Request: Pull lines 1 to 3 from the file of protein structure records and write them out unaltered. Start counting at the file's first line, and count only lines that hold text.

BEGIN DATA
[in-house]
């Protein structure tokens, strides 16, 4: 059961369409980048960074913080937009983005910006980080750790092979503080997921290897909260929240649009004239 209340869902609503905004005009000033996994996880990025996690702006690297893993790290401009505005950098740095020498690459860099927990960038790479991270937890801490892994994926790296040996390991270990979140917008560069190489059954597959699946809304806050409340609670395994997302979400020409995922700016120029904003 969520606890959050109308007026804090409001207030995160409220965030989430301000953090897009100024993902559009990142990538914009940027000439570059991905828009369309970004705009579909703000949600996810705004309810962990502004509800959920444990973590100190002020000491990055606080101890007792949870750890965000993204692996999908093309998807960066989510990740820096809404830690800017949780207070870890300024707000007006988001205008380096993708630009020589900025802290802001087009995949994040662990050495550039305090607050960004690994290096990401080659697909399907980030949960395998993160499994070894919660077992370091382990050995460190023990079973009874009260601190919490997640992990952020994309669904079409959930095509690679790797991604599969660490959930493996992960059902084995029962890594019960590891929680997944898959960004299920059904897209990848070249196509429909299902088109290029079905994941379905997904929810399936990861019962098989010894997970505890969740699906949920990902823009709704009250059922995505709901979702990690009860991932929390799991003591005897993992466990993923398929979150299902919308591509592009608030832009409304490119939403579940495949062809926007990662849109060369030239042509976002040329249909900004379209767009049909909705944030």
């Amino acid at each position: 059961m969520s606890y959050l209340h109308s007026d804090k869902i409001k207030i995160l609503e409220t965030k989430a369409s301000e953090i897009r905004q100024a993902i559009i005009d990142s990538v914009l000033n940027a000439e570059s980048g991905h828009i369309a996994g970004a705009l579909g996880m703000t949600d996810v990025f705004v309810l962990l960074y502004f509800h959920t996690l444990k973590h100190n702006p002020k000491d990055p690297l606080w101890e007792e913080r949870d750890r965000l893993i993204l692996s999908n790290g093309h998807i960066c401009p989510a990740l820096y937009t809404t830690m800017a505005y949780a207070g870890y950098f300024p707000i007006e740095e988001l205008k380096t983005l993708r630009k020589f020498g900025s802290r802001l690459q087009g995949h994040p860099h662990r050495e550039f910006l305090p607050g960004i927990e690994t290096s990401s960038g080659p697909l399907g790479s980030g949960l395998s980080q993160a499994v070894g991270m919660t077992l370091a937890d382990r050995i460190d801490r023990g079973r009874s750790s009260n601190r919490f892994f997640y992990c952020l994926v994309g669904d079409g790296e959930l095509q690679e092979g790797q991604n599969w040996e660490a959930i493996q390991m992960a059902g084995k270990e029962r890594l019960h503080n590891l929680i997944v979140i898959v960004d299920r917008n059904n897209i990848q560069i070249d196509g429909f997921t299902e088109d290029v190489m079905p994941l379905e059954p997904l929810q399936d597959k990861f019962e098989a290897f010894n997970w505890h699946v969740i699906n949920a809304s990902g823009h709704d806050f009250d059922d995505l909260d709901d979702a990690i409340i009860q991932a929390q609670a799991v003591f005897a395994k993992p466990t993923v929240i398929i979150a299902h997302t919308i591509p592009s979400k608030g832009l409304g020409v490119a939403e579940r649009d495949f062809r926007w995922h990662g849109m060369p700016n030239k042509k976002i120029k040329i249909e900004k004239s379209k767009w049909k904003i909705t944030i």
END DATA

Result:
[in-house]
């Protein structure tokens, strides 16, 4: 059961369409980048960074913080937009983005910006980080750790092979503080997921290897909260929240649009004239 209340869902609503905004005009000033996994996880990025996690702006690297893993790290401009505005950098740095020498690459860099927990960038790479991270937890801490892994994926790296040996390991270990979140917008560069190489059954597959699946809304806050409340609670395994997302979400020409995922700016120029904003 969520606890959050109308007026804090409001207030995160409220965030989430301000953090897009100024993902559009990142990538914009940027000439570059991905828009369309970004705009579909703000949600996810705004309810962990502004509800959920444990973590100190002020000491990055606080101890007792949870750890965000993204692996999908093309998807960066989510990740820096809404830690800017949780207070870890300024707000007006988001205008380096993708630009020589900025802290802001087009995949994040662990050495550039305090607050960004690994290096990401080659697909399907980030949960395998993160499994070894919660077992370091382990050995460190023990079973009874009260601190919490997640992990952020994309669904079409959930095509690679790797991604599969660490959930493996992960059902084995029962890594019960590891929680997944898959960004299920059904897209990848070249196509429909299902088109290029079905994941379905997904929810399936990861019962098989010894997970505890969740699906949920990902823009709704009250059922995505709901979702990690009860991932929390799991003591005897993992466990993923398929979150299902919308591509592009608030832009409304490119939403579940495949062809926007990662849109060369030239042509976002040329249909900004379209767009049909909705944030």
């Amino acid at each position: 059961m969520s606890y959050l209340h109308s007026d804090k869902i409001k207030i995160l609503e409220t965030k989430a369409s301000e953090i897009r905004q100024a993902i559009i005009d990142s990538v914009l000033n940027a000439e570059s980048g991905h828009i369309a996994g970004a705009l579909g996880m703000t949600d996810v990025f705004v309810l962990l960074y502004f509800h959920t996690l444990k973590h100190n702006p002020k000491d990055p690297l606080w101890e007792e913080r949870d750890r965000l893993i993204l692996s999908n790290g093309h998807i960066c401009p989510a990740l820096y937009t809404t830690m800017a505005y949780a207070g870890y950098f300024p707000i007006e740095e988001l205008k380096t983005l993708r630009k020589f020498g900025s802290r802001l690459q087009g995949h994040p860099h662990r050495e550039f910006l305090p607050g960004i927990e690994t290096s990401s960038g080659p697909l399907g790479s980030g949960l395998s980080q993160a499994v070894g991270m919660t077992l370091a937890d382990r050995i460190d801490r023990g079973r009874s750790s009260n601190r919490f892994f997640y992990c952020l994926v994309g669904d079409g790296e959930l095509q690679e092979g790797q991604n599969w040996e660490a959930i493996q390991m992960a059902g084995k270990e029962r890594l019960h503080n590891l929680i997944v979140i898959v960004d299920r917008n059904n897209i990848q560069i070249d196509g429909f997921t299902e088109d290029v190489m079905p994941l379905e059954p997904l929810q399936d597959k990861f019962e098989a290897f010894n997970w505890h699946v969740i699906n949920a809304s990902g823009h709704d806050f009250d059922d995505l909260d709901d979702a990690i409340i009860q991932a929390q609670a799991v003591f005897a395994k993992p466990t993923v929240i398929i979150a299902h997302t919308i591509p592009s979400k608030g832009l409304g020409v490119a939403e579940r649009d495949f062809r926007w995922h990662g849109m060369p700016n030239k042509k976002i120029k040329i249909e900004k004239s379209k767009w049909k904003i909705t944030i």